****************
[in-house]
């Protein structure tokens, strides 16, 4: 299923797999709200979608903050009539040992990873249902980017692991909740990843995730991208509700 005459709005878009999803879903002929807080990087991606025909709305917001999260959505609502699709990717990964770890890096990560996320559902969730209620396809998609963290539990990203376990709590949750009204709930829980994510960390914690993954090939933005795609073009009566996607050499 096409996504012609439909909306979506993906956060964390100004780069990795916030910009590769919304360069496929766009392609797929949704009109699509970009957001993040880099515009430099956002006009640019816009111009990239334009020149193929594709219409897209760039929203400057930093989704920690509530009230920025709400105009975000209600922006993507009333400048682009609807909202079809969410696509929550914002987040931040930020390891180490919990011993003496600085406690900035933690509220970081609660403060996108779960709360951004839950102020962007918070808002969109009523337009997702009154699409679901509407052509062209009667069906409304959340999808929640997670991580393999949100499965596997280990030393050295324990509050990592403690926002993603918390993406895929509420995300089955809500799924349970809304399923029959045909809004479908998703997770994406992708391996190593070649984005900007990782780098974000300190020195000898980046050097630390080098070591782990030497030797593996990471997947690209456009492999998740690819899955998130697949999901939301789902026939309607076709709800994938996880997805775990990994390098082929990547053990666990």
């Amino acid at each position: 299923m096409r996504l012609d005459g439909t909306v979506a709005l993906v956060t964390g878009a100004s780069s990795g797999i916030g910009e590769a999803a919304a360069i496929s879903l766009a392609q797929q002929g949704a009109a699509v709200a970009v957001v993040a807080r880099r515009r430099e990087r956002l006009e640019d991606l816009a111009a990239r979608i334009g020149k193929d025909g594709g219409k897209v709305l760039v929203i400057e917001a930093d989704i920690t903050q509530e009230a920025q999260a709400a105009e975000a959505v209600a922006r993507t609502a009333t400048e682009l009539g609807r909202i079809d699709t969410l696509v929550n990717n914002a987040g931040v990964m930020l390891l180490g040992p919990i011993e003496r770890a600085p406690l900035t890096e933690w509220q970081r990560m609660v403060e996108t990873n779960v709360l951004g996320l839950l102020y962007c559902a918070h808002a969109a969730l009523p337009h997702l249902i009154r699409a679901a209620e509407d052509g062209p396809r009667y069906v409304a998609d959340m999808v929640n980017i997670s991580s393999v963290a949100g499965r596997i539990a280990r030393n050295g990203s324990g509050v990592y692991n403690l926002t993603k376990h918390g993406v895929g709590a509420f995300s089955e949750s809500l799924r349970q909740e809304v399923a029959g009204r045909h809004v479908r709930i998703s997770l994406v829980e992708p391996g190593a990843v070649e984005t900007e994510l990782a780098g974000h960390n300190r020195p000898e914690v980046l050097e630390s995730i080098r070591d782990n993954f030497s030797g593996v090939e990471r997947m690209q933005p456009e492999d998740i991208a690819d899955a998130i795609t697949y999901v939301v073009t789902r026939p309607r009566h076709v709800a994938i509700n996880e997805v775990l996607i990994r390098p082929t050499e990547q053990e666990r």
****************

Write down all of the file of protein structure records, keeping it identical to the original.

[in-house]
């Protein structure tokens, strides 16, 4: 299923797999709200979608903050009539040992990873249902980017692991909740990843995730991208509700 005459709005878009999803879903002929807080990087991606025909709305917001999260959505609502699709990717990964770890890096990560996320559902969730209620396809998609963290539990990203376990709590949750009204709930829980994510960390914690993954090939933005795609073009009566996607050499 096409996504012609439909909306979506993906956060964390100004780069990795916030910009590769919304360069496929766009392609797929949704009109699509970009957001993040880099515009430099956002006009640019816009111009990239334009020149193929594709219409897209760039929203400057930093989704920690509530009230920025709400105009975000209600922006993507009333400048682009609807909202079809969410696509929550914002987040931040930020390891180490919990011993003496600085406690900035933690509220970081609660403060996108779960709360951004839950102020962007918070808002969109009523337009997702009154699409679901509407052509062209009667069906409304959340999808929640997670991580393999949100499965596997280990030393050295324990509050990592403690926002993603918390993406895929509420995300089955809500799924349970809304399923029959045909809004479908998703997770994406992708391996190593070649984005900007990782780098974000300190020195000898980046050097630390080098070591782990030497030797593996990471997947690209456009492999998740690819899955998130697949999901939301789902026939309607076709709800994938996880997805775990990994390098082929990547053990666990």
């Amino acid at each position: 299923m096409r996504l012609d005459g439909t909306v979506a709005l993906v956060t964390g878009a100004s780069s990795g797999i916030g910009e590769a999803a919304a360069i496929s879903l766009a392609q797929q002929g949704a009109a699509v709200a970009v957001v993040a807080r880099r515009r430099e990087r956002l006009e640019d991606l816009a111009a990239r979608i334009g020149k193929d025909g594709g219409k897209v709305l760039v929203i400057e917001a930093d989704i920690t903050q509530e009230a920025q999260a709400a105009e975000a959505v209600a922006r993507t609502a009333t400048e682009l009539g609807r909202i079809d699709t969410l696509v929550n990717n914002a987040g931040v990964m930020l390891l180490g040992p919990i011993e003496r770890a600085p406690l900035t890096e933690w509220q970081r990560m609660v403060e996108t990873n779960v709360l951004g996320l839950l102020y962007c559902a918070h808002a969109a969730l009523p337009h997702l249902i009154r699409a679901a209620e509407d052509g062209p396809r009667y069906v409304a998609d959340m999808v929640n980017i997670s991580s393999v963290a949100g499965r596997i539990a280990r030393n050295g990203s324990g509050v990592y692991n403690l926002t993603k376990h918390g993406v895929g709590a509420f995300s089955e949750s809500l799924r349970q909740e809304v399923a029959g009204r045909h809004v479908r709930i998703s997770l994406v829980e992708p391996g190593a990843v070649e984005t900007e994510l990782a780098g974000h960390n300190r020195p000898e914690v980046l050097e630390s995730i080098r070591d782990n993954f030497s030797g593996v090939e990471r997947m690209q933005p456009e492999d998740i991208a690819d899955a998130i795609t697949y999901v939301v073009t789902r026939p309607r009566h076709v709800a994938i509700n996880e997805v775990l996607i990994r390098p082929t050499e990547q053990e666990r």